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Discussion Starter #1
I have a 06 Brute Force 4x4i with about 40 hrs 120 mi. It cranks with choke and idles really fast. push choke off and it spits back throught the carbs and backfires. It does it cold or warmed up. It will accelerate and not miss in a pull but it misses on or a little above idle. This machine has been run very easy and not too often. It just started this all at once. I'm starting to hear after it warms a very light tapping around the engine.
I replaced plugs, drained carbs, checked wires and hoses best I could.
I need some of you geniuses to tell me
What could this be from simplest to hardest?
Thanks........
 

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Discussion Starter #3
?

I have not checked them, didn't want to turn anything yet. Nothing has been adjusted since it was bought.
 

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This may help many of you to gain confidence to adjust your carburetor yourself. Many people believe that carbs are very complex, but with a basic understanding of how carbs work, you will have no problem with performing your own carb adjustments.


First off, there's 2 basic fuel related problems. You either have a rich mixture, or a lean mixture.

A rich mixture is caused by too much fuel compared to the amount of air being used during combustion. Rich conditions can be detected by the engine spitting and sputtering, blurbling, or acting like a rev limiter, rapidly losing and regaining power. In severely rich conditions, you may be seeing black smoke coming from the exhaust. The black smoke you see is actually raw fuel that is not being burnt and is being wasted. By looking at the spark plug, a rich condition can be detected by a black, sooty plug.

A lean mixture is caused by too little fuel compared to the amount of air being used during combustion. Lean conditions can be detected by the engine losing power, yet retaining it's engine speed. For instance, the engine sounds to be accelerating to higher RPMs, yet feels as if it has no power. By looking at the spark plug, a lean condition can be detected by a white, blistered plug.


Secondly, there are 3 basic carburetor circuits: Pilot Circuit, Mid-range Circuit, and Main Circuit. These 3 carburetor circuits can be troubleshooted by knowing the throttle opening they control.

The Pilot circuit is responsible for throttle openings from Idle (0 throttle) - around 1/4 throttle. This circuit consists of pilot air jet(s), the pilot fuel jet(s), a pilot screw (either fuel or air screw), and pilot ports inside the carburetor throat (a.k.a. Venturi).

There are 2 types of pilot screws: a fuel screw and an air screw.

The fuel screw is located on the engine side of the throttle slide in the carb, and controls the amount of fuel that is drawn into the Venturi by the pilot ports. By turning the fuel screw out, you are allowing more fuel to pass the screw, effectively richening the mixture. By turning the screw in, you are restricing fuel, effectively leaning the mixture. Another way to determine whether it is an air or fuel screw is that a fuel screw has a rubber o-ring to keep air from entering the pilot circuit around the screw.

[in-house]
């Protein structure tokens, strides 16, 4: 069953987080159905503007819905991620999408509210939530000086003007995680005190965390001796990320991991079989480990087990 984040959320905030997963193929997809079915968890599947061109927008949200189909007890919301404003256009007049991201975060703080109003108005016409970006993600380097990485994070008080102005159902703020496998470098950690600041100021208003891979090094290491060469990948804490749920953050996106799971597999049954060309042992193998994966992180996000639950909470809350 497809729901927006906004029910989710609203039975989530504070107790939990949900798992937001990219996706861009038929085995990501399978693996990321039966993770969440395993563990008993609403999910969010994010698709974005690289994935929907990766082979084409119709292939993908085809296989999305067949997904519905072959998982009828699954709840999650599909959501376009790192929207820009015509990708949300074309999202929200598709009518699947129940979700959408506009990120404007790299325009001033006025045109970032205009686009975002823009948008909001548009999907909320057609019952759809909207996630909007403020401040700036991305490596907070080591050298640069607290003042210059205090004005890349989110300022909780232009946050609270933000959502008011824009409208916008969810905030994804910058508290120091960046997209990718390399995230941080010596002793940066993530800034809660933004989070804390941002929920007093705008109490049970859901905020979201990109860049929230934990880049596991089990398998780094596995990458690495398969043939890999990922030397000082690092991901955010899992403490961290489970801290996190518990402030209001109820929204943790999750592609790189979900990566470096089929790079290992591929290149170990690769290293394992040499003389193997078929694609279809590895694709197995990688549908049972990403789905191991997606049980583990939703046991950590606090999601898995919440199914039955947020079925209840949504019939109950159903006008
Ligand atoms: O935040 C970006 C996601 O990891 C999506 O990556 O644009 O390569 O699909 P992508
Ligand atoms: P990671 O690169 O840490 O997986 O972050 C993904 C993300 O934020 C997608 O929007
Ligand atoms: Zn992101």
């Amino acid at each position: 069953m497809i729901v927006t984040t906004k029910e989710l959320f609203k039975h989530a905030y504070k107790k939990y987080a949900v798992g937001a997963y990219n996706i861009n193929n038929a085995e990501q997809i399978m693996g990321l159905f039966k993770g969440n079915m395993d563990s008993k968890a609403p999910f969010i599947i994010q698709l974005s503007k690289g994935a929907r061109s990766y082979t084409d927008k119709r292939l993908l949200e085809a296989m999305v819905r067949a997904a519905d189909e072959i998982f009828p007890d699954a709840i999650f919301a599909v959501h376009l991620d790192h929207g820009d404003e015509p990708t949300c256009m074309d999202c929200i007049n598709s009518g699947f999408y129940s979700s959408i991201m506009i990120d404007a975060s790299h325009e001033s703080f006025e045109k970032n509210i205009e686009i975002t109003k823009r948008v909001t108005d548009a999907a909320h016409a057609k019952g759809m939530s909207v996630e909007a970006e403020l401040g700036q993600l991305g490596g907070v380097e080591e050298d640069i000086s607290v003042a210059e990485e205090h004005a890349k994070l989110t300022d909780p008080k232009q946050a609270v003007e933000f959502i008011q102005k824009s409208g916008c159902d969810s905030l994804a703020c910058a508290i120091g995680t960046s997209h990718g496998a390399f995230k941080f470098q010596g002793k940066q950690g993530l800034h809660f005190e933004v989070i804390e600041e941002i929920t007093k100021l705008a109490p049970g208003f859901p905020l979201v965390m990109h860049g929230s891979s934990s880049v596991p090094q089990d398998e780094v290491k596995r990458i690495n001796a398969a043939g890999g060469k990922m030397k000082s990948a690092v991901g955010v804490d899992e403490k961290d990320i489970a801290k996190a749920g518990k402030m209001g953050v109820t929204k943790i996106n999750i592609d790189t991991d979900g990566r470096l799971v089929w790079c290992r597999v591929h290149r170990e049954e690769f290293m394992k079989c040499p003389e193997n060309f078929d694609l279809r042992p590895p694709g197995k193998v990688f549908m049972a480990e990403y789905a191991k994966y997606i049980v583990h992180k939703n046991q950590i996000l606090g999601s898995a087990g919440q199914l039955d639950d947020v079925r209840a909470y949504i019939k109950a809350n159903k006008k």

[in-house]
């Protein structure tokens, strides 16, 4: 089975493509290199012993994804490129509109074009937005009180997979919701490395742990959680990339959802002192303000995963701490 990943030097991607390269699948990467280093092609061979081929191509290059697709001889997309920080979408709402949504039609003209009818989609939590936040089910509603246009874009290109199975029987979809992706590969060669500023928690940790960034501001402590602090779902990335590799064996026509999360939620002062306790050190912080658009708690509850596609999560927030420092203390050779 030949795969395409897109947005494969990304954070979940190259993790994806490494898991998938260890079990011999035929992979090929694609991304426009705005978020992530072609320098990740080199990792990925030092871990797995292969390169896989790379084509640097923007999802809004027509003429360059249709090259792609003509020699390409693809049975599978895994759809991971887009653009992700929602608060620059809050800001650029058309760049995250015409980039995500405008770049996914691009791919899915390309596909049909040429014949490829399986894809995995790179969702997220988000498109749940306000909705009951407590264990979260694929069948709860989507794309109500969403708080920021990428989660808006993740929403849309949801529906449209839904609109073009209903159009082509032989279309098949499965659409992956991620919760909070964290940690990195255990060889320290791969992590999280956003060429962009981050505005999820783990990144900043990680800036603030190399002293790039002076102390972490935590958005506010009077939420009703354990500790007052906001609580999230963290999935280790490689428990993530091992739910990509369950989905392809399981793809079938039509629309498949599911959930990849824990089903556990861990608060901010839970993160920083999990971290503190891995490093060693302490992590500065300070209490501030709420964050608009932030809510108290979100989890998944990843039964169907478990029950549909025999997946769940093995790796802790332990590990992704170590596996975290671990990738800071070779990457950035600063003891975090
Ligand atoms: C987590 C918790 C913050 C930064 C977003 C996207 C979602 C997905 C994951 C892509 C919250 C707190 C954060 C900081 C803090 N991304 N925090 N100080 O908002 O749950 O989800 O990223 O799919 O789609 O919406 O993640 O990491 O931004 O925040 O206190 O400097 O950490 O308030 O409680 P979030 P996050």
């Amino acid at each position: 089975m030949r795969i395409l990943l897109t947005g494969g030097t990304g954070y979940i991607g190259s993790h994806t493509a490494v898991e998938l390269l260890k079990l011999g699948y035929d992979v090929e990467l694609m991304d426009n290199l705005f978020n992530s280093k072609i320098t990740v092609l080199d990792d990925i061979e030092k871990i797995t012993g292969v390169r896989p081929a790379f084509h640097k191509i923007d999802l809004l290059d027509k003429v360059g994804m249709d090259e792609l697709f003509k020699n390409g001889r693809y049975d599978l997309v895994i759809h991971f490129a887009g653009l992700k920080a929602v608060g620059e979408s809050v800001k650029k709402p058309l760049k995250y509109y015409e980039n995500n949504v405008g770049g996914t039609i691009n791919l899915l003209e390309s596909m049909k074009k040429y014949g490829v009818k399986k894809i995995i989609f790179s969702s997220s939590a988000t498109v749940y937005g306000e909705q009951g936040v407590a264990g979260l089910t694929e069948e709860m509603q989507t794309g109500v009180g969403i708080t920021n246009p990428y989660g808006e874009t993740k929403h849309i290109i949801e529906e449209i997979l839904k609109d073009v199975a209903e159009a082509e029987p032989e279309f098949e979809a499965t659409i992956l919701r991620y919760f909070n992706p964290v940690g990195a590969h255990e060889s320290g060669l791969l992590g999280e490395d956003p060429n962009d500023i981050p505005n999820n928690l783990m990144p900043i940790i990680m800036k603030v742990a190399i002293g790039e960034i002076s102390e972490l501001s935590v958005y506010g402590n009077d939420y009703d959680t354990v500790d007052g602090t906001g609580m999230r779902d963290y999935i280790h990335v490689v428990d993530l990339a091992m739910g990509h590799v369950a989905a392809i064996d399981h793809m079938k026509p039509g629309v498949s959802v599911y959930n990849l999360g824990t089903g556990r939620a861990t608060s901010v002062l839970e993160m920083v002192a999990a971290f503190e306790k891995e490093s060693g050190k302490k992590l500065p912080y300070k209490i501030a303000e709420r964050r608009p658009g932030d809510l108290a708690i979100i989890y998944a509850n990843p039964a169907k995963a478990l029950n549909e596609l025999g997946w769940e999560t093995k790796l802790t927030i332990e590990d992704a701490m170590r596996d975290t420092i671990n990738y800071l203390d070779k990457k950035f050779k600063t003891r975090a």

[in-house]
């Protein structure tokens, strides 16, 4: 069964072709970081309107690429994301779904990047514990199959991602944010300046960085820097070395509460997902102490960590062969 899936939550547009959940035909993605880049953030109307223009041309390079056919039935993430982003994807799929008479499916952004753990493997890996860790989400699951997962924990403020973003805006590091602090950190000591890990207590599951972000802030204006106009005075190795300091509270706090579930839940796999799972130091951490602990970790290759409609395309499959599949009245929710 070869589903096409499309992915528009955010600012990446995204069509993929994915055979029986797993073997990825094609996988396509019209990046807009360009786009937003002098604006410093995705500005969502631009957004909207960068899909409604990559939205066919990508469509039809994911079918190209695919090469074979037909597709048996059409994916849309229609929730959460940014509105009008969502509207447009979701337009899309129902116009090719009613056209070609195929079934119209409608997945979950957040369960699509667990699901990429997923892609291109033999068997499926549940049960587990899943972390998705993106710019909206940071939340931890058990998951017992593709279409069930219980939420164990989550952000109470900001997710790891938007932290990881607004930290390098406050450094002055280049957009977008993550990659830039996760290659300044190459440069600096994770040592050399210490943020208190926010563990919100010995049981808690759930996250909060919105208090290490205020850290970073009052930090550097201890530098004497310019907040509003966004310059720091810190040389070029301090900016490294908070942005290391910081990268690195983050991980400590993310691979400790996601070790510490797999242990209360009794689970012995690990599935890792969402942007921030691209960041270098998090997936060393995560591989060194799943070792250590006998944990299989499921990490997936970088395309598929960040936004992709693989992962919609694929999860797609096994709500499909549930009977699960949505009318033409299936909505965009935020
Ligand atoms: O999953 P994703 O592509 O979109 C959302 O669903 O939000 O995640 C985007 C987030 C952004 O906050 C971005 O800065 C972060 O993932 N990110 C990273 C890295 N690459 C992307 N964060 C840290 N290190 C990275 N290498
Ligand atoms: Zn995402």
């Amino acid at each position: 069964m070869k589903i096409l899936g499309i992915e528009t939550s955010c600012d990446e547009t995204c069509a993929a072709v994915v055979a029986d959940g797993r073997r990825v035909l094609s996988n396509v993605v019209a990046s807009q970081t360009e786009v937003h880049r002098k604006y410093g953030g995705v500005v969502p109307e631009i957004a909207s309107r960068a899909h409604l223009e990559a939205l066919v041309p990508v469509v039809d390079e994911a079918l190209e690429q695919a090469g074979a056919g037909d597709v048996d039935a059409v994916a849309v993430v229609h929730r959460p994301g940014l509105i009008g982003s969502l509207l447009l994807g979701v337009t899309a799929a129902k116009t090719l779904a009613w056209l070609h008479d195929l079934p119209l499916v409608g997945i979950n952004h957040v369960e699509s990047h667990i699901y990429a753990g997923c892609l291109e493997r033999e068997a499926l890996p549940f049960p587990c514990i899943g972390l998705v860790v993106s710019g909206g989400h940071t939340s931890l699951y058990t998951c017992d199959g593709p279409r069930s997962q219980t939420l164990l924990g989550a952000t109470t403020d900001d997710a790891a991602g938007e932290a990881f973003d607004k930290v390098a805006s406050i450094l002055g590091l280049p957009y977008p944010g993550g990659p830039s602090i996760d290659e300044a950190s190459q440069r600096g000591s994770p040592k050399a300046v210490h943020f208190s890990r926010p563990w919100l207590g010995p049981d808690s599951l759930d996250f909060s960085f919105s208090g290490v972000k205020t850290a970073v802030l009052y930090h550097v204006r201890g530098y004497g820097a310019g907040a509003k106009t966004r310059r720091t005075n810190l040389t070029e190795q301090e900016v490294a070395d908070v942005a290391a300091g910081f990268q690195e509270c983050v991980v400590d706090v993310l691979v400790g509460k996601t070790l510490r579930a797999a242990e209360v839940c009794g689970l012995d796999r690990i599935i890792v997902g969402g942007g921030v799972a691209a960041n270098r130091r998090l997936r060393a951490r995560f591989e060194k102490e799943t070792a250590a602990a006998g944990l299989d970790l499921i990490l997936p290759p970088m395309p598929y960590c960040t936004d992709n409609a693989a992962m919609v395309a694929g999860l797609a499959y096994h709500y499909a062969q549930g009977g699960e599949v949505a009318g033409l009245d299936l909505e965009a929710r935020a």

The air screw is located on the airbox side of the throttle slide in the carb, and controls the amount of air that is drawn into the Venturi by the pilot ports. By turning the air screw out, you are allowing more air to pass the screw, effectively leaning the mixture. By turning the air screw in, you are restricing air, effectively enrichening the mixture.

The air jets are hardly ever changed, so we won't go over that. The pilot fuel jet(s) can be changed to bigger (richer) or smaller (leaner), depending upon your problem. A good rule of thumb to use is that if you have to adjust the pilot screw more than two turns either way if it's stock setting, then you need to accomodate by changing the pilot air or pilot fuel jets accordingly.

Remember, the Pilot Circuit is only effective from 0 throttle to around 1/4 throttle. It still functions during the rest of the throttle positions, but it's effect is minimal, and goes un-noticed.

The Mid-range circuit is responsible for throttle openings from 1/4 throttle - 3/4 throttle.

This circuit is controlled by 2 things: the Jet Needle, and Needle Jet (a.k.a. the Main Jet Holder).

The Jet Needle, or needle as many call it, is attatched to the throttle slide, and drops into the Needle Jet. All needles are tapered. Either the Jet Needle is adjustable or it is not. If there are more than 1 grooves for the needle clip to sit in, then it is adjustable. By raising the clip on the needle, you are allowing the needle to sit deeper into the needle jet, which restricts fuel, effectively leaning the mixture. By lowering the clip on the needle, you are raising the needle out of the needle jet, which allows more fuel to pass, effectively enrichening the mixture.

When the slide raises, it raises the needle out of the needle jet, allowing fuel to pass by the needle and into the Venturi. This is where needle taper comes into play. Unless you are extremely fine tuning the carb, you don't need to worry about taper. You change which part of the taper is in the needle jet by the position of the clip.